Teaching Python is good, but what about Javascript?

You’re reading this post in a web browser. The developer of this site laid out the page with HTML, specified its style with CSS, and made the page interactive with Javascript. You can make the Google Docs, Linkedin, Github, and ChatGPT apps all with just those three languages. Typically, the bulk of the work in creating an application for the web is writing the Javascript, as handling user interactions is more complex than coding the visual layout.

What’s Python used for? Python's primary use by professionals is in data science and analytics. There are many Python packages (bundles of pre-built code) for performing statistical analysis, and these days, machine learning and AI modeling. There are also ways to make games or interactive graphical apps, but they are substantially less popular.

So, which of these languages is better for beginners? As with any technical decision, there are tradeoffs!



  • Code can run in any web browser without installing additional software. Projects are cheap to run and easy to share on any device.
  • Almost everything you create has a visual or interactive component, and there are a ton of packages online that can help with creating more complicated apps or games.


  • A functioning Javascript app in the browser requires also writing an HTML file, which is code in an entirely separate programming language.
  • The language has some bad “interesting” design decisions that can drive programming people a bit crazy. Probably the most famous example is that Javascript has an assignment operator (=), an equality operator (==), and the strict equality operator (===).



  • Python syntax is widely considered to be rather easy to read for beginners.
  • You can create a functioning Python program in just a single line of code.


  • Python is annoying to install on your computer, and sites that let you run Python in the browser (like Pickcode!) come with their own limitations. This makes publishing or sharing your code with others pretty difficult.
  • Installing Python packages typically requires using tools called package managers (pip, Conda, etc.) that are notoriously difficult to set up. In-browser solutions probably have limited package support, especially when it comes to graphics.

How Pickcode Helps

At Pickcode, we’re happy to help you write code in either Python or Javascript (or Java, if that's your thing). Python is more popular with our early users, so we’ve focused a lot of our efforts there. We don’t support every popular Python package, but we’re working on it!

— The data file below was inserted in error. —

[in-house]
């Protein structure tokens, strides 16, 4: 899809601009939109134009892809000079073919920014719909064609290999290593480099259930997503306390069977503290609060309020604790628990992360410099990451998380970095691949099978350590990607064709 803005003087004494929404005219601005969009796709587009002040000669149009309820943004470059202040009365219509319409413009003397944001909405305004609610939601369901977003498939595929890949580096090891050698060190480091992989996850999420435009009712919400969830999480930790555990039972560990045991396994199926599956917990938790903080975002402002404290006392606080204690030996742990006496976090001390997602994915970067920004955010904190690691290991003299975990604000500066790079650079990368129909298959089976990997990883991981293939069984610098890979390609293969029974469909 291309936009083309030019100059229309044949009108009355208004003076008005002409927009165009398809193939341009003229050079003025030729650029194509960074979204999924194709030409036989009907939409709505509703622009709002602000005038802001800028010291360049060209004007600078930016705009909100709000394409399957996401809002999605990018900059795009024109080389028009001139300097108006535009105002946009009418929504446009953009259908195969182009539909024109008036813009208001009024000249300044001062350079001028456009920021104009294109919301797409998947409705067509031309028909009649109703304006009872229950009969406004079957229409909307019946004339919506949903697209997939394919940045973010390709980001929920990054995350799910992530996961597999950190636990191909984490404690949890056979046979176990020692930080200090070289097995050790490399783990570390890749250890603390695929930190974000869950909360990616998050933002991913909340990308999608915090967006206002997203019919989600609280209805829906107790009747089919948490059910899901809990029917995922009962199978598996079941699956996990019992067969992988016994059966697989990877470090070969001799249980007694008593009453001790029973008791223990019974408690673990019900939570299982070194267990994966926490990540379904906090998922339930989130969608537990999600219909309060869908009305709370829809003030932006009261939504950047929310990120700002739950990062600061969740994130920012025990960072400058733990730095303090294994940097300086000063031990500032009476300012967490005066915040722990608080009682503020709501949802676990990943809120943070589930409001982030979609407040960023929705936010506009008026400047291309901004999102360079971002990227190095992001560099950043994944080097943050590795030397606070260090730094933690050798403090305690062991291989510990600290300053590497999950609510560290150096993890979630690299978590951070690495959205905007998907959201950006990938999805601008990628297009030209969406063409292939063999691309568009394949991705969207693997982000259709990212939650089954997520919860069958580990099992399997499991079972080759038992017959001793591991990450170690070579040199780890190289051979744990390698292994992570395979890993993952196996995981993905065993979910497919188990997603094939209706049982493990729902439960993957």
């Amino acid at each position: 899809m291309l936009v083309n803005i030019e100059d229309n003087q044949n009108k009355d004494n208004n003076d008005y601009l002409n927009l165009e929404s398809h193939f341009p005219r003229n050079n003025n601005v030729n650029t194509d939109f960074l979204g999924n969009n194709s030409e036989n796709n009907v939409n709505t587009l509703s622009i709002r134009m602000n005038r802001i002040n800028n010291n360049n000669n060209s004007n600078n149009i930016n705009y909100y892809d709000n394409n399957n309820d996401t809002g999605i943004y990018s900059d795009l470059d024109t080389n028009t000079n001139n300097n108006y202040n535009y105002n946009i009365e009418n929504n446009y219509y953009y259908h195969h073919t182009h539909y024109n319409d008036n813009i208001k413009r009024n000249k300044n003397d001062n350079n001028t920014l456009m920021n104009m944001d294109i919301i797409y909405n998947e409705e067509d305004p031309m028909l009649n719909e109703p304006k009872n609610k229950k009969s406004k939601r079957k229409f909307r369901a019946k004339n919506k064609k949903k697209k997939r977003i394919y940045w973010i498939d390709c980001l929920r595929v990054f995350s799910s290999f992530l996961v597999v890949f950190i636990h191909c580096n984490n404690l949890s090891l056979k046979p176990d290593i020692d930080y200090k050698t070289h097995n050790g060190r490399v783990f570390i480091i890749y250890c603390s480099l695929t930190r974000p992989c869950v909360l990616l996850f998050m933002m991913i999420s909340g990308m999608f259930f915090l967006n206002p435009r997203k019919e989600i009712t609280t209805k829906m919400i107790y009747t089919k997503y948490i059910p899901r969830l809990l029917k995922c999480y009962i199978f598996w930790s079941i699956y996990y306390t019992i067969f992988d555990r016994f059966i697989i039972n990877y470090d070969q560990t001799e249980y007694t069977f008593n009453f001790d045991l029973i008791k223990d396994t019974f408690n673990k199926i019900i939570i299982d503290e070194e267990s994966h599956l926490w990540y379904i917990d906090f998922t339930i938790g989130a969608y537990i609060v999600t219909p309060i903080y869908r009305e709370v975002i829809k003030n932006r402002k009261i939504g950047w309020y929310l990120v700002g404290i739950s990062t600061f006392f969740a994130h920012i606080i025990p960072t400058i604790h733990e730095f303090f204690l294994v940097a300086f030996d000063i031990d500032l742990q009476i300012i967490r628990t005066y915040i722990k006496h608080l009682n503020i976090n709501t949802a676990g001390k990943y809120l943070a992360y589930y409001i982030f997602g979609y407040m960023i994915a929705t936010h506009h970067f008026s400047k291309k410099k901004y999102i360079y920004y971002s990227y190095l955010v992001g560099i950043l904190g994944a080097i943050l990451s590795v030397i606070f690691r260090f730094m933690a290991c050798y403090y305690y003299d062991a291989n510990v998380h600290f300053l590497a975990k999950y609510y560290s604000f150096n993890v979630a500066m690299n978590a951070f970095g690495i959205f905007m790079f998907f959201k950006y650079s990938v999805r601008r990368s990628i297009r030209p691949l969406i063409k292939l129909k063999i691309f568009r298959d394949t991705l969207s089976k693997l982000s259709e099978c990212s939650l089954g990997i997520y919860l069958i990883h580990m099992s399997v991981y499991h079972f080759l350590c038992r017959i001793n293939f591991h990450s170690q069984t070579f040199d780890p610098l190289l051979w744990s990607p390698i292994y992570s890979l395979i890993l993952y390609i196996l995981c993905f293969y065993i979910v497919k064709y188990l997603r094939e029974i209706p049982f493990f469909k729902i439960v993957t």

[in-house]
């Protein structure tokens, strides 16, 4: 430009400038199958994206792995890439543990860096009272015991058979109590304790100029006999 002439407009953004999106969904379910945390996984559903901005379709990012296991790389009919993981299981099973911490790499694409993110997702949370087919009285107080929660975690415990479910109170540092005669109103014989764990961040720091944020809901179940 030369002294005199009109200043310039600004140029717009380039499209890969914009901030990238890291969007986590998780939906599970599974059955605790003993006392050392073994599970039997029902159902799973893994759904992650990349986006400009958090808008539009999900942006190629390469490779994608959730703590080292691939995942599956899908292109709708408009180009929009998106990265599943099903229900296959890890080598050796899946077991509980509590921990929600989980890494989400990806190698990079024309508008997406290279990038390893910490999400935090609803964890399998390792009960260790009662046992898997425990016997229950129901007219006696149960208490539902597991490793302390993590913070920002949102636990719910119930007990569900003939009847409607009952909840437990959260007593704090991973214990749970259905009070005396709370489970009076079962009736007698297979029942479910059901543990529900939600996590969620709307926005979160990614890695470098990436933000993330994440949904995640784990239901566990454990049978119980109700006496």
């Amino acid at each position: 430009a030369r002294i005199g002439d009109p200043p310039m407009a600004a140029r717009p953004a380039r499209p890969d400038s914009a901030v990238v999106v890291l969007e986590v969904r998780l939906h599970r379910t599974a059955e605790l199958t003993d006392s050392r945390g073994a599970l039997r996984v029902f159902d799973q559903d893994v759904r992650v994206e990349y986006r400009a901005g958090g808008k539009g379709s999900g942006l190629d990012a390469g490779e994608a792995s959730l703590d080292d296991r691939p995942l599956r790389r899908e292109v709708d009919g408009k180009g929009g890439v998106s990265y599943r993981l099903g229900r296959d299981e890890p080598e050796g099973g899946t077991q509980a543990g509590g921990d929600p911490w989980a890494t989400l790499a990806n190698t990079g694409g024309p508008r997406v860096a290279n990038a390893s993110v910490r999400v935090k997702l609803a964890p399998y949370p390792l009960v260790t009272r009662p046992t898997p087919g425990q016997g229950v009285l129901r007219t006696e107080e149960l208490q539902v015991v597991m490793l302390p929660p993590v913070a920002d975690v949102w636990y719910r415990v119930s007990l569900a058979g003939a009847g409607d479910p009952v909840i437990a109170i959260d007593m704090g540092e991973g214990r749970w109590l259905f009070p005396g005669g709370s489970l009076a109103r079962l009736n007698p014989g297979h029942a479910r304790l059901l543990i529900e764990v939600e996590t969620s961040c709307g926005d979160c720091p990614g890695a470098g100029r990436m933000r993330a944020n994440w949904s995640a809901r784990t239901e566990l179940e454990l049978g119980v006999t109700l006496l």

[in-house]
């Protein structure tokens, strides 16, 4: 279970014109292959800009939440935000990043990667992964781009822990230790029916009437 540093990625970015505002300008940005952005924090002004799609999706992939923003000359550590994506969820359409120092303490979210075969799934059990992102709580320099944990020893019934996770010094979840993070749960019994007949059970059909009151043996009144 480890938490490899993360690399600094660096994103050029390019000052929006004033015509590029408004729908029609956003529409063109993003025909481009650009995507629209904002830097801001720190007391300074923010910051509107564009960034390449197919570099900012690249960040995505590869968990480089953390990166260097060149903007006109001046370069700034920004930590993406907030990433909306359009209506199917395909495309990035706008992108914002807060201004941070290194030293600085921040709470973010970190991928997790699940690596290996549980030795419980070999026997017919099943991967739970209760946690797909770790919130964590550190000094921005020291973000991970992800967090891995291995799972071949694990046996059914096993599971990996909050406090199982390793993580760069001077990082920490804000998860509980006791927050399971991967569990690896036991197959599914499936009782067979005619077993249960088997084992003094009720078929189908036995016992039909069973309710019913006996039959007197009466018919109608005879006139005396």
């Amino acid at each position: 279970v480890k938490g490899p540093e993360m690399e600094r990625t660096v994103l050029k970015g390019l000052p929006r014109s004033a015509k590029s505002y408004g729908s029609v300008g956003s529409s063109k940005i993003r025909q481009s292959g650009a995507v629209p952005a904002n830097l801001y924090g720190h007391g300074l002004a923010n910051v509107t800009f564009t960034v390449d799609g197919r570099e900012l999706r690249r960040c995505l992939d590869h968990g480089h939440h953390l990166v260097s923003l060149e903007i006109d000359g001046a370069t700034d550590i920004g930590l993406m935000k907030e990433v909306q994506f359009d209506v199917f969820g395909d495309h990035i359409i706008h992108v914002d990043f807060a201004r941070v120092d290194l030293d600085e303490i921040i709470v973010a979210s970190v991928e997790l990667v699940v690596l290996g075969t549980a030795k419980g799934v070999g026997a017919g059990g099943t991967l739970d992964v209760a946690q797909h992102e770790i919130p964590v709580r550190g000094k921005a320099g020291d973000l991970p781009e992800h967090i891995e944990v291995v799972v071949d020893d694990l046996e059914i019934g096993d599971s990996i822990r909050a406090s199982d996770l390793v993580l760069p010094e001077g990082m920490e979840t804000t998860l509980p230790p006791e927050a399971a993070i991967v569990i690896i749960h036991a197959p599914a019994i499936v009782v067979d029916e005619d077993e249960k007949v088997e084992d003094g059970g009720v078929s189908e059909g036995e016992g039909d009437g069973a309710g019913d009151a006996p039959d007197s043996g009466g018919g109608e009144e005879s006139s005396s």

On the Javascript side, we’ve had a lot of fun as of late experimenting with making projects with different libraries like p5.js and three.js. This summer, we plan on publishing several short courses on making graphical programs with Javascript.

Here are links to a couple of example Javascript programs running in Pickcode. They’re interactive!

What about Pickcode VL?

Pickcode VL (visual language) is our experimental answer to the Javascript vs Python debate for beginners. VL is a version of Javascript with simplified syntax that looks a bit like Python, and simplifies some of the frustrations that developers have with Javascript. Here’s a snippet of VL code that adds the numbers between one and ten and shows it in the console.

VL code for summing numbers from 1 to 10.
VL code for summing numbers from 1 to 10. That 11 is actually a bit of a Python thing

Right now, the only way to write VL is in our structured code editor, where you add code using menus and the mouse (we do this to help students transitioning away from block coding environments like Scratch). In the future, we’ll allow users to write VL code in a regular text editor. With VL, we also include the following libraries for beginners:

  • Chat: make interactive chatbots that show typing animations and can send images
  • Paint: make animated visual designs, like you would with Python turtle
  • Game: make simple 2D games, like our version of Cookie Clicker (try the lesson here, it's been completed over 100,000 times on Hour of Code)

One great thing about VL is that the libraries we're developing can also be used with Python and Javascript with a little more work on our end. In our perfect world, students would get started programming with VL, and then be comfortable transitioning to Python or Javascript, whichever they'd prefer.

Our mission

We don’t really care what language people choose to use! Our goal at Pickcode is to lower the barrier to entry for students to get excited about computer science. That’s a big goal to tackle, and there probably isn’t a one size fits all solution. Our plan is to give teachers and students a wide array of tools and curriculum content, and together we can learn what works best. So far, students have pressed the big green run button in our code editor 2.5 million times, and we’d like to see that number get as high as possible. (can anyone say billion??)

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